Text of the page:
20 Nov 2016
Ashley Hall, Cameron Smith and Aaron Baddeley receive their ticket to The Open
Jordan Spieth’s extra-holes victory at the 101st Emirates Australian Open will long be remembered as one of the most exciting, dramatic and hotly contested in the event’s long and distinguished history. But, while taking possession of the Stonehaven Cup and the first-place cheque for $225,000 would have been more than nice for joint runners-up Ashley Hall and Cameron Smith, the Aussies can at least take solace in a tasty little consolation prize. Along with compatriot Aaron Baddeley, the pair each secured one of the three exempt spots on offer for next year’s Open Championship at Royal Birkdale.
Baddeley claimed his spot in the game’s oldest and most important championship by the narrowest of margins. One of five players tied for fourth place, the two-time Australian open champion broke the tie by dint of his higher position on the world rankings. Baddeley arrived in Sydney as the 149th best golfer on the planet, nine places better than New Zealander Ryan Fox, 17 ahead of Rod Pampling, 83 clear of Geoff Ogilvy and 173 beyond Jason Scrivener.
For Hall, the exciting prospect of teeing-up for a second time in the game’s oldest and most important championship (he missed the cut at Royal Lytham in 2012) is a far cry from the first stage of the European Tour Qualifying School, where he was competing only two months ago. The 33-year old Melburnian passed that test successfully, but failed at the second stage. Which turned out to be not half as bad as first thought. Had Hall made it through to the third and final school, he would have been playing in Spain rather than Sydney over the past few days.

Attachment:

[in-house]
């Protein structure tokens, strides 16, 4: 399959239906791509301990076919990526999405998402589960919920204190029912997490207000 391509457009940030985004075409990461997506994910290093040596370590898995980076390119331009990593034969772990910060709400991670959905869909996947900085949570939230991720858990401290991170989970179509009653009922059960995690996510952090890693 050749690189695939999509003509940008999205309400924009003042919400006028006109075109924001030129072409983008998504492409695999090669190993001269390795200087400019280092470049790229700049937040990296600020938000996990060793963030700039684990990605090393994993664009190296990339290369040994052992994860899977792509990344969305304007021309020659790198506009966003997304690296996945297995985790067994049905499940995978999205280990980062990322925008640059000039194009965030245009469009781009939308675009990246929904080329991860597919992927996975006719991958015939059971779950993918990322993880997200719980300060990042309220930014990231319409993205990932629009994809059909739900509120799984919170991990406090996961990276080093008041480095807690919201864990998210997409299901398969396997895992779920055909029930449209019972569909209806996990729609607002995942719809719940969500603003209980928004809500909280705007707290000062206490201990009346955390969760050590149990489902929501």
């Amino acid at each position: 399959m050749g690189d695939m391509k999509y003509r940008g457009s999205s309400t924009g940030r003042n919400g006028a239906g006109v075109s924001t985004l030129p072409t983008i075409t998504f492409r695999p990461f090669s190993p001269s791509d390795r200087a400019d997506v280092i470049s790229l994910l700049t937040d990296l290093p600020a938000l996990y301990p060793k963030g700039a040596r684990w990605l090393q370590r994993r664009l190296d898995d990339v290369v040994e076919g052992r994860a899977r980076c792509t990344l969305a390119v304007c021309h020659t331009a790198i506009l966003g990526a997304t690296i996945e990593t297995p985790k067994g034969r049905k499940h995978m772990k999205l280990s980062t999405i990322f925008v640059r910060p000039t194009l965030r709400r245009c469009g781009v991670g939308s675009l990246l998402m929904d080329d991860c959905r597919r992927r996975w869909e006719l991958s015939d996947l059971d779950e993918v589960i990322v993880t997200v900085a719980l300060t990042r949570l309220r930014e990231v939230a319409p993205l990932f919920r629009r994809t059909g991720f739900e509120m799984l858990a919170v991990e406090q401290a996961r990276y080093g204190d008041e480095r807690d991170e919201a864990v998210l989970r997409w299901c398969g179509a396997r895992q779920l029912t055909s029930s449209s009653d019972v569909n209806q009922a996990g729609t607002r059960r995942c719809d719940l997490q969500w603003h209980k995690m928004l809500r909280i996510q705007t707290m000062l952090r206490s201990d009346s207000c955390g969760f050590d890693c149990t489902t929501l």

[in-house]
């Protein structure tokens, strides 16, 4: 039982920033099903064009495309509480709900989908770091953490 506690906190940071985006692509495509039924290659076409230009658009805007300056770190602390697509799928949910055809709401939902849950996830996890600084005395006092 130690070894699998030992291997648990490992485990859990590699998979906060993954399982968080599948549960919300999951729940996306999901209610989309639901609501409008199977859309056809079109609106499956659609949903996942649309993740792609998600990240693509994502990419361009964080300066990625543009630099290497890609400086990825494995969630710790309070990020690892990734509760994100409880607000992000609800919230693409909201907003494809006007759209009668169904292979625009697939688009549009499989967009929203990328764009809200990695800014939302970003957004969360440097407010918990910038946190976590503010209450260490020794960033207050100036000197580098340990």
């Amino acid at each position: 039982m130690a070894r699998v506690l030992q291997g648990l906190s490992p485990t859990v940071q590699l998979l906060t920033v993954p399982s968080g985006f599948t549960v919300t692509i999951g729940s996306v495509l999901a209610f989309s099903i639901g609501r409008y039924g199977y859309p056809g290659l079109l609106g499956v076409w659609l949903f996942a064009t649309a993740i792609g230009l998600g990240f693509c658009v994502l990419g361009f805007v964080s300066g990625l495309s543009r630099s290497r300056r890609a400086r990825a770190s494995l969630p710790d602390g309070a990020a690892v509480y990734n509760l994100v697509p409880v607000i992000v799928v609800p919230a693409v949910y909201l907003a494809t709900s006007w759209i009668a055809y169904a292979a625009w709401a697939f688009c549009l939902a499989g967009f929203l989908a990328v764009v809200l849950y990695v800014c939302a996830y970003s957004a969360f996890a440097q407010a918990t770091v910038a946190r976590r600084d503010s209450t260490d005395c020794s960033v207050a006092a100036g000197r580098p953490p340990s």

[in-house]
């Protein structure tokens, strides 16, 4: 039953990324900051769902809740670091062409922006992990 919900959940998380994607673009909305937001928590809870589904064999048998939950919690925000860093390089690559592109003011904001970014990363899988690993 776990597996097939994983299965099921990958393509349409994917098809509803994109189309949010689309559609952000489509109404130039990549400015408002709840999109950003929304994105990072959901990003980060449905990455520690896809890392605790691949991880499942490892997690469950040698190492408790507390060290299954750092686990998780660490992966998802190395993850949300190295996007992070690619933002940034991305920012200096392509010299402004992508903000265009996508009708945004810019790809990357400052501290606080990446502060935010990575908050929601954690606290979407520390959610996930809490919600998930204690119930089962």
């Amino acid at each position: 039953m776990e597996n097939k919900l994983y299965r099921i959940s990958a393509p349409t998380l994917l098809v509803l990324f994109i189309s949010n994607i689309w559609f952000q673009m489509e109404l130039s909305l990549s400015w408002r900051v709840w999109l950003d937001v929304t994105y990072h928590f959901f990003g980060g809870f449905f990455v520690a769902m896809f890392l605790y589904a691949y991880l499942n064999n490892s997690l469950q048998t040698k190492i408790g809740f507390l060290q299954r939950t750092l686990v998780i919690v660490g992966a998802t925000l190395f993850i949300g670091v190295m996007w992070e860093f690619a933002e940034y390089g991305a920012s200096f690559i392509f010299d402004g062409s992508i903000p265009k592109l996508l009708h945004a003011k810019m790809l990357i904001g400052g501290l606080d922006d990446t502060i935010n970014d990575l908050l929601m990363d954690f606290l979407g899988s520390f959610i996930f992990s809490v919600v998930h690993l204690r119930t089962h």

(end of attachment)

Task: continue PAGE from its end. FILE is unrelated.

"It’s great,” he said. “I love Birkdale. I played there as an amateur in 2005, so it will be nothing new to me. And I played the course again during the 2012 Open. It’s going to be fun. The Open is one of my favourite tournaments, so knowing I’m in this far out, is kind of nice. I love links golf. I love the way they play and it’s just a different way of playing golf. Much like Australian golf, you can bounce the ball around a little bit, so I don't think it’s any secret why Aussies have done pretty good in the past at the Open.”
Smith, whose play-off loss prevented him from completing what would be something of a “triple crown” of Australian golf, was just as excited at the prospect of what will be his Open debut.
“It’s going to be awesome,” said the 2011 Aussie Boys champion and 2013 Aussie Amateur champion, a huge smile on his face. “I actually played with the R&A Deputy Championship Committee Chairman, Peter Cowell earlier this week. I guess that was fate or kind of an omen. It’s the only major I haven’t played in yet, so I’m keen to get over there.That’s the one with all the history. I’d love to go over there and see what I can do.”